It’s almost that time again…when tender whorls of the fiddlehead (or ostrich fern) begin pushing through the sandy gravel alongside Albert County’s clear running streams. For me, gathering food from the wild – whether greens or berries– evokes feelings of authenticity. Can there be anything more basic and real?
It’s as if by plucking what is good and wise and elemental and wild from the earth, I can assimilate these qualities within myself. I breathe the wet spring smell of quickening earth and work with a steady, relaxed rhythm. My strength comes from the ground beneath my feet in so many ways. I am what I eat.
So much of the task comes through experience…recognizing which ferns are actually fiddleheads and which are not. There are often only subtle differences. Learning to feel the telltale mound of unfurled crowns beneath a careless foot, or knowing the biggest fiddleheads can often be found in hard to reach places: in tangles of alders or the dams of broken trunks and limbs washed downstream in the high water of spring freshets.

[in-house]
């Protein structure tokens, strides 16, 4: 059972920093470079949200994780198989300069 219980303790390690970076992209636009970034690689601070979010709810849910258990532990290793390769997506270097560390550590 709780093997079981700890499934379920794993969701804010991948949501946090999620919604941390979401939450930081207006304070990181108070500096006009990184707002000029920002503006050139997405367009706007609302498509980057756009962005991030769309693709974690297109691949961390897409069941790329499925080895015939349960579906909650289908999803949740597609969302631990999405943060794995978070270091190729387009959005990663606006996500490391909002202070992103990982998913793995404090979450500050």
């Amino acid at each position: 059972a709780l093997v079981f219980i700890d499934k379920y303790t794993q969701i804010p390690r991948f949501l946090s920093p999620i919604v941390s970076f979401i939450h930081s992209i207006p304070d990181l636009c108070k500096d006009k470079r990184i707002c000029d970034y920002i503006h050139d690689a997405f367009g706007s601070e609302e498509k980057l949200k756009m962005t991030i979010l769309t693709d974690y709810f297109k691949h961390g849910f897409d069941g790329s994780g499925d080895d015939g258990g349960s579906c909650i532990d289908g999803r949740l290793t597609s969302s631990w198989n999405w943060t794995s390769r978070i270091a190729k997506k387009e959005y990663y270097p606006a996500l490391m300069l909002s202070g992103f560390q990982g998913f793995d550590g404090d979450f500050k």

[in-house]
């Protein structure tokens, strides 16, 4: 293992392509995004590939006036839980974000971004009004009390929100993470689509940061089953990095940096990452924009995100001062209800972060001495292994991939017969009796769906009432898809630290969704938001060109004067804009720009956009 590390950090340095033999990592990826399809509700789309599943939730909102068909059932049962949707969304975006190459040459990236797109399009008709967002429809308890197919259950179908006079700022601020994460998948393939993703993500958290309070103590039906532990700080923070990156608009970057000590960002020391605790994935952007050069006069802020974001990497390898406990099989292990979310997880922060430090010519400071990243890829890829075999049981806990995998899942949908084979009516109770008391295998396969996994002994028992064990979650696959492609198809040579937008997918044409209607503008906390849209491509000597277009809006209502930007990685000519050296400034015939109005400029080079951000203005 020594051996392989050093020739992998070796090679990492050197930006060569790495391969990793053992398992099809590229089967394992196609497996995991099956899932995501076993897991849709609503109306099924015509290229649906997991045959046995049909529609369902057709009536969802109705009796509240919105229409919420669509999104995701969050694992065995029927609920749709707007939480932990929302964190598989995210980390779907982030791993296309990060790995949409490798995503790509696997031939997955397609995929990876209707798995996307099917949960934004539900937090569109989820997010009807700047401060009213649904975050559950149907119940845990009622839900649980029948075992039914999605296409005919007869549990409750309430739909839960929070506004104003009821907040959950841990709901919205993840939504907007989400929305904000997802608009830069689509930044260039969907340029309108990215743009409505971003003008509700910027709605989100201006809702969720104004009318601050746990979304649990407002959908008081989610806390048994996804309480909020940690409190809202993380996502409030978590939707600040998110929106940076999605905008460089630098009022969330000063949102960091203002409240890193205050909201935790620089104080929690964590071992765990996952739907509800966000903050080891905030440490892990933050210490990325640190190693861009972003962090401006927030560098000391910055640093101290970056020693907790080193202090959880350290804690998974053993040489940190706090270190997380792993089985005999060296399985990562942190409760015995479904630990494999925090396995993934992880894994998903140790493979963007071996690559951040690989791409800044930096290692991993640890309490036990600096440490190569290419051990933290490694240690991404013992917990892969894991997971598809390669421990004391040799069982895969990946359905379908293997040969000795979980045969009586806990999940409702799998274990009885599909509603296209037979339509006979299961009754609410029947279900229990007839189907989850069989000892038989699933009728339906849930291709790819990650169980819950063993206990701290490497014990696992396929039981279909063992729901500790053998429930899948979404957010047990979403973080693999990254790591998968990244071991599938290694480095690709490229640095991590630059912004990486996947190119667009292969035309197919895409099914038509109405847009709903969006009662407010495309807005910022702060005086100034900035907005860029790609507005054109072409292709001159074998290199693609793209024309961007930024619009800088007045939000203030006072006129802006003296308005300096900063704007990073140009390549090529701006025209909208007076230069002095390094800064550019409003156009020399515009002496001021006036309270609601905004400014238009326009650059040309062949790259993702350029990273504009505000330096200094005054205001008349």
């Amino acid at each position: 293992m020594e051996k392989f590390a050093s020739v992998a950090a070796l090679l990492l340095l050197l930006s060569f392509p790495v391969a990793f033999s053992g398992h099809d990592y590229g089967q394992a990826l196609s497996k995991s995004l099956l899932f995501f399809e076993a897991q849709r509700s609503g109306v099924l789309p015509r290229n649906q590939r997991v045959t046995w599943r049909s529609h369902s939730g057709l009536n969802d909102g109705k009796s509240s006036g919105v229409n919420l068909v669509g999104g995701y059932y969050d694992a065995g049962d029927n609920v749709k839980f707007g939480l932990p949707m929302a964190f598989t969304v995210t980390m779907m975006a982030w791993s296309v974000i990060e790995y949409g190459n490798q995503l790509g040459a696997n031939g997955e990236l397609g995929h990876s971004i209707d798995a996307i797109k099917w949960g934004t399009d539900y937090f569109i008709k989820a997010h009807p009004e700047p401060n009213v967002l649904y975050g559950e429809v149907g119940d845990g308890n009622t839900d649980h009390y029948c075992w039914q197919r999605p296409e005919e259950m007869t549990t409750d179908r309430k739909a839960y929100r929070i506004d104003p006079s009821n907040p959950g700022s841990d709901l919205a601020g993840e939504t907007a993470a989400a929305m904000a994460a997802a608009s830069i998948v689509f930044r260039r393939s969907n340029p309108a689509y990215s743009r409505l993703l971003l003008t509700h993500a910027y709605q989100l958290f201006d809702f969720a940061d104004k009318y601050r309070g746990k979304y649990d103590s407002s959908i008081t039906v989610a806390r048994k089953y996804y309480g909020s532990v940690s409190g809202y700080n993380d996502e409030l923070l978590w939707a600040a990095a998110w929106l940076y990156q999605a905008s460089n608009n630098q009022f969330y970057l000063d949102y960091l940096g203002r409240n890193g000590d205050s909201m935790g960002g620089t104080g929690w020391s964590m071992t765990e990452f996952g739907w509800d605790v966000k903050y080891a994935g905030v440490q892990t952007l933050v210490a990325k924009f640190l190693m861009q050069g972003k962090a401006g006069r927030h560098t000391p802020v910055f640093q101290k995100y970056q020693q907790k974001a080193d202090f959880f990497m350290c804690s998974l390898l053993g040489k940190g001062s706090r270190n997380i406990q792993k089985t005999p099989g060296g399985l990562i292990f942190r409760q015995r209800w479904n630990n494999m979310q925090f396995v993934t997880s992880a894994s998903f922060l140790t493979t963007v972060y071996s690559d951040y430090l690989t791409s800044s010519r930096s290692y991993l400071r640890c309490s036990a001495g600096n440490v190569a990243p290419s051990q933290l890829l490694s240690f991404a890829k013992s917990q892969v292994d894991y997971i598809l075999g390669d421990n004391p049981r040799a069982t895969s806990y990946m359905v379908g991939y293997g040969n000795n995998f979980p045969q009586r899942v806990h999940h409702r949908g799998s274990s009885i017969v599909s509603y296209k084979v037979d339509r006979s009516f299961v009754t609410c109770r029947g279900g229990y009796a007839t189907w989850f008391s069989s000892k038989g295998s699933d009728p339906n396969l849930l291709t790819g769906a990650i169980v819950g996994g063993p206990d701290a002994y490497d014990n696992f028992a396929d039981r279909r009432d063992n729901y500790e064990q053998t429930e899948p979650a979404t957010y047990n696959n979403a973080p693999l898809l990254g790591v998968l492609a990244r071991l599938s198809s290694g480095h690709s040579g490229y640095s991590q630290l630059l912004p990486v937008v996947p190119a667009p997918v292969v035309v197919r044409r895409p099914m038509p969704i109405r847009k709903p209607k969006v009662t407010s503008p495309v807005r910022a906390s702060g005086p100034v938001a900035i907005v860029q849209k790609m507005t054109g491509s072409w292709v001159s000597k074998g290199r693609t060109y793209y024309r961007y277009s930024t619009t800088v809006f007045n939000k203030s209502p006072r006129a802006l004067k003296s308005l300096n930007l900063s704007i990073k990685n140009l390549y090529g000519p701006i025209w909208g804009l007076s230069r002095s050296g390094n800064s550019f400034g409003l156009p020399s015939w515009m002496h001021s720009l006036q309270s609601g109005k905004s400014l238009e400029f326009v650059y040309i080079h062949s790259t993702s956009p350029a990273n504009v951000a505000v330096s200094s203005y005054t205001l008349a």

But, I resist.
Part of the joy of picking fiddleheads comes from limiting myself and setting boundaries. I have a responsibility to harvest in a sustainable manner, so we can all continue to enjoy the pleasure of the gathering. I’ve noticed in the easier-to-access places, each year the fiddleheads get smaller from reckless over-picking. Last year, most of the ferns had heads the size of marbles. We passed them by. I wondered how long the plants could survive. Research has shown that picking all of the emerged fiddleheads on a crown every year over several years will result in the decline and death of the fern.
Limiting what I take reinforces an ethic of care and of sustainability, rather than greed. I choose to leave enough for nature to replenish herself. This is the pact I make with her, so she will continue to support the wonder and enjoyment of the harvest.
This is grace.
May we always remember to walk softly and with care. To give the weak a chance to grow stronger. To gather only enough. So, none of us will lose the joy of the gathering.